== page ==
Beth Schultz

Shell Taps Big-Data From Way Down Deep

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BethSchultz
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Re: Sure about this?
BethSchultz   9/18/2013 12:11:15 PM
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@Phoenix, deepwater activities are fascinating, aren't they? I think because we simply can't imagine what it'd be like to live in that world! I will definitely share more, not only on the data and the analytics but also on the culture hurdles. Stay tuned!

Phoenix
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Data Doctor
Re: Sure about this?
Phoenix   9/17/2013 11:56:21 PM
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It is really fascinating to find out more about how they use models and analytics to process data and predict things. I have always wondered how the industry operated. Specially the deep sea oil drilling. I look forward to your next articles on Shell.

PredictableChaos
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Data Doctor
Re: Sure about this?
PredictableChaos   9/17/2013 5:15:56 PM
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It's a quote, so now that it's correct, there's not much else to do with it.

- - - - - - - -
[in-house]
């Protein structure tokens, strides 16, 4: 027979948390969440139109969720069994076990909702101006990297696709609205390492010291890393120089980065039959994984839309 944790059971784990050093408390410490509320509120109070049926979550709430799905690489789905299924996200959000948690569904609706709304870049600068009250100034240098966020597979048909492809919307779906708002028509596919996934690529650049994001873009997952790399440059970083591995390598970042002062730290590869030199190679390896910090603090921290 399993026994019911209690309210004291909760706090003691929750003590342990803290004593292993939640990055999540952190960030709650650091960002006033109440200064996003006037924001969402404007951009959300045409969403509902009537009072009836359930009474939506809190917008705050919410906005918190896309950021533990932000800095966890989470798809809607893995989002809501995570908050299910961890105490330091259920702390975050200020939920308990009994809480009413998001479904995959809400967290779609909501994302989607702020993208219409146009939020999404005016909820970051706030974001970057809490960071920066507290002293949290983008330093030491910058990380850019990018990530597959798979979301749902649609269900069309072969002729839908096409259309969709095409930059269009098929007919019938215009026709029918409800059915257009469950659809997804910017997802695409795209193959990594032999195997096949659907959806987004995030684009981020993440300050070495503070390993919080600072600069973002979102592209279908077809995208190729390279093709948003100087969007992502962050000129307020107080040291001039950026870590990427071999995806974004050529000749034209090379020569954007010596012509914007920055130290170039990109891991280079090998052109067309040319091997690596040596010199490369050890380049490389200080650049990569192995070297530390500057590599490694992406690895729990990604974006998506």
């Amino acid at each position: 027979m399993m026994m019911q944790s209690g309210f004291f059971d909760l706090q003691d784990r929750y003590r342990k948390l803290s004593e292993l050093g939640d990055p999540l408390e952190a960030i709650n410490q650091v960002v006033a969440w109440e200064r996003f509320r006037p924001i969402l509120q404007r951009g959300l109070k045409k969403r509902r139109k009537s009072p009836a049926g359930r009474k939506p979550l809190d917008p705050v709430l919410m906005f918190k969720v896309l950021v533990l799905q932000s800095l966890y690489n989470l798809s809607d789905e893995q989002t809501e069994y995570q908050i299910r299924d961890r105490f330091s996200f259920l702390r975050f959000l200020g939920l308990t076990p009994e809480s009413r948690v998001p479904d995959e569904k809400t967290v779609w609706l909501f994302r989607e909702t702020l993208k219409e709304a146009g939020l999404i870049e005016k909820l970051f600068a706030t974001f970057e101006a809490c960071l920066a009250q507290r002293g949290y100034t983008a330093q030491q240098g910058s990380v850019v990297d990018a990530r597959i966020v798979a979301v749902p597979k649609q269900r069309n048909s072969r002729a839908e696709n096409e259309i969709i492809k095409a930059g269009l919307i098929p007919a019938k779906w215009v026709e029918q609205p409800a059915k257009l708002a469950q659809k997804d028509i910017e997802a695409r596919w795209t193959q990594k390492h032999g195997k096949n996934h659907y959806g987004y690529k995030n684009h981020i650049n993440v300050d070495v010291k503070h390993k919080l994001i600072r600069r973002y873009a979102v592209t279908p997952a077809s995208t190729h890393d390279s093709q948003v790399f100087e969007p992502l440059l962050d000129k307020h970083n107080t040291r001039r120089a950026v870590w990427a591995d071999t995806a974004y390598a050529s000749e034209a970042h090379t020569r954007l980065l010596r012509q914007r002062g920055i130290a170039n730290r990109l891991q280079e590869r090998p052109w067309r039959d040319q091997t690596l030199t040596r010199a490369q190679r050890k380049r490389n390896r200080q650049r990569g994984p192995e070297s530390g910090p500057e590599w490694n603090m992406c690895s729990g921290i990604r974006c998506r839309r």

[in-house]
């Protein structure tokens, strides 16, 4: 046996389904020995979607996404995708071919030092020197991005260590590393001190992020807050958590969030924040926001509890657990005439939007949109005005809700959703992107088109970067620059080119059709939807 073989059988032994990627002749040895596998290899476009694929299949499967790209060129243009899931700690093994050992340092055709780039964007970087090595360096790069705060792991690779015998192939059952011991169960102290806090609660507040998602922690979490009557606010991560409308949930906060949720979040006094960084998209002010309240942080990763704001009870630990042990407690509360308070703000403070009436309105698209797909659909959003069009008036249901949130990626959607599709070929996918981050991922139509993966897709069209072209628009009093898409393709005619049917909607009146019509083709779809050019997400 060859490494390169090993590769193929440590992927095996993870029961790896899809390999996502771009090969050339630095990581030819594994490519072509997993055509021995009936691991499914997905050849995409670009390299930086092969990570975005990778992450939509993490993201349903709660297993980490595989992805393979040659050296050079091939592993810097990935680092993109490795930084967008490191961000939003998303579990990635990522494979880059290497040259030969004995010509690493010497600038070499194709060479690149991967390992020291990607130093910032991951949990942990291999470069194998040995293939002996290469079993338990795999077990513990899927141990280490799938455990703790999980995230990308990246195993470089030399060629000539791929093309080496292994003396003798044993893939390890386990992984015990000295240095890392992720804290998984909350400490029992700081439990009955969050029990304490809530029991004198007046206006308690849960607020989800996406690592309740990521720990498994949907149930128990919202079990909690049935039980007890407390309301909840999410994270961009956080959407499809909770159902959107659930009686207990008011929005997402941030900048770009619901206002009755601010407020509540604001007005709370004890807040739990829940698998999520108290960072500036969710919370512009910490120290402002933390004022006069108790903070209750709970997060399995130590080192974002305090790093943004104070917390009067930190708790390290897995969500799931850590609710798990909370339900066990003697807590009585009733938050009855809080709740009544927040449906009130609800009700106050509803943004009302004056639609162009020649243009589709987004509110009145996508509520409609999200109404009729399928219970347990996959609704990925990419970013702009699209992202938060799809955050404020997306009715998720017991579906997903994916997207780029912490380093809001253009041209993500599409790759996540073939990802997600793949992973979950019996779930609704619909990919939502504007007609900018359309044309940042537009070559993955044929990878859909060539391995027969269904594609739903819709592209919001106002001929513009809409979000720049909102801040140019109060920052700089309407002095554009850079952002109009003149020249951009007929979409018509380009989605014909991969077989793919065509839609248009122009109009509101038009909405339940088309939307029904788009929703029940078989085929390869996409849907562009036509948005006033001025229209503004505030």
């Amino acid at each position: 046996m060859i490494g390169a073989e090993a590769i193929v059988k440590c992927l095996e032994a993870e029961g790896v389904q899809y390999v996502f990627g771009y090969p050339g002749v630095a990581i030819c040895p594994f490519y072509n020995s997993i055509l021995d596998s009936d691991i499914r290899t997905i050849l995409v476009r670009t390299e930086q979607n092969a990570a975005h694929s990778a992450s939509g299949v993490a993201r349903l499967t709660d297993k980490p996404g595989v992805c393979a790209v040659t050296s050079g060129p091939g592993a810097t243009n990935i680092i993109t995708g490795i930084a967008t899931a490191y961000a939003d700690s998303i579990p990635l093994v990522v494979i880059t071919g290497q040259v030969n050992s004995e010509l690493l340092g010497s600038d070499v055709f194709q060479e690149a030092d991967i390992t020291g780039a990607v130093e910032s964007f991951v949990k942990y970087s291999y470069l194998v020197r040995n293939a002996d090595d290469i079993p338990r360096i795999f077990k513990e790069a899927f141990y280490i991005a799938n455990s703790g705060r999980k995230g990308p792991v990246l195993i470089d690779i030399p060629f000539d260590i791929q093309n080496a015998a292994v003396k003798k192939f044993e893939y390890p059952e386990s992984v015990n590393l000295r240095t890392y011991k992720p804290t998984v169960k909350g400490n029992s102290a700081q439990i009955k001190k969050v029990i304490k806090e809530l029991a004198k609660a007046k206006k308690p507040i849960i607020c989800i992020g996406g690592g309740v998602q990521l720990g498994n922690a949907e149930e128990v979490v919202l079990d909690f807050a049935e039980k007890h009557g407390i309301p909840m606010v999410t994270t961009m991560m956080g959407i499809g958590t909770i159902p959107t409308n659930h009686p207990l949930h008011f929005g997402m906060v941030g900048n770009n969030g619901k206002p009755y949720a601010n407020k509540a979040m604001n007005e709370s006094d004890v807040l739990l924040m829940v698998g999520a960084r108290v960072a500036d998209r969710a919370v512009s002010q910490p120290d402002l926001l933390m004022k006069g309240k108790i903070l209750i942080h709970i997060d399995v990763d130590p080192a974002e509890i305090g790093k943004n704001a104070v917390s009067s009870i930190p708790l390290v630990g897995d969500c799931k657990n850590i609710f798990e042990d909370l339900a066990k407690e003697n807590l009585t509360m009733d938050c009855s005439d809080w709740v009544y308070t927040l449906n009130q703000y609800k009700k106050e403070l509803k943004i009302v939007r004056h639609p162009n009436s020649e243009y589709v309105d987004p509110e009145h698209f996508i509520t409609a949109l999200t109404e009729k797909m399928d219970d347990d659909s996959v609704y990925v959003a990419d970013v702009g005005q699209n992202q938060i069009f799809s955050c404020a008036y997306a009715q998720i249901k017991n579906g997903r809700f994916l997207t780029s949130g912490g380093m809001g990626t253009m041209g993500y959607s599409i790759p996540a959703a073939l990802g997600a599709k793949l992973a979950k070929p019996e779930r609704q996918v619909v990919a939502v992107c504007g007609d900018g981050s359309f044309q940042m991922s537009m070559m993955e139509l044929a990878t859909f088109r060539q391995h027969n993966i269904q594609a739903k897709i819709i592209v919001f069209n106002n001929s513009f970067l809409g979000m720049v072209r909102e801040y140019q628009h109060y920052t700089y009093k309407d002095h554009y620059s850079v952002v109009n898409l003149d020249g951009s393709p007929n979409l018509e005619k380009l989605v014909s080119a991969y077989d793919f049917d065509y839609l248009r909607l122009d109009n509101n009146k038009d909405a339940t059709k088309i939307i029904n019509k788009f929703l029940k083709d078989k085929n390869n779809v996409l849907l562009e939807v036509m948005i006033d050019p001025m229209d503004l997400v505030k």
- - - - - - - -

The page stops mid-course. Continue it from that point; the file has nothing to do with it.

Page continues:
Under 3000 feet of water and then 5000 feet of rock, the point is the same - the action is only accessible with instrumentation. No diver can 'see' what's going on. If something is amiss, we have to figure it out with the data and patterns in data.

PC

mg237
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Prospector
Re: Sure about this?
mg237   9/17/2013 12:39:36 PM
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Even that sounds excessive. Most wells in the Gulf of Mexico for example are in water depths of 5,000 feet or so. Sure the wells are deeper, but even at 20,000 to 30,000 feet. Does it really make sense to say "10s of thousands of feet?"

BethSchultz
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Re: Sure about this?
BethSchultz   9/17/2013 12:28:44 PM
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Yes, thank you, that was an error. Should have been "feet," as it now should read, not "miles." 

mg237
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Prospector
Sure about this?
mg237   9/17/2013 12:19:40 PM
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I think there may be an error here. "Tens of thousadns of miles?" Back in 2009, the Deepwater Horizon crew drilled the deepest oil and gas well in the world (Macondo). And that only had a vertical depth of 35,050 ft., or more than six miles.

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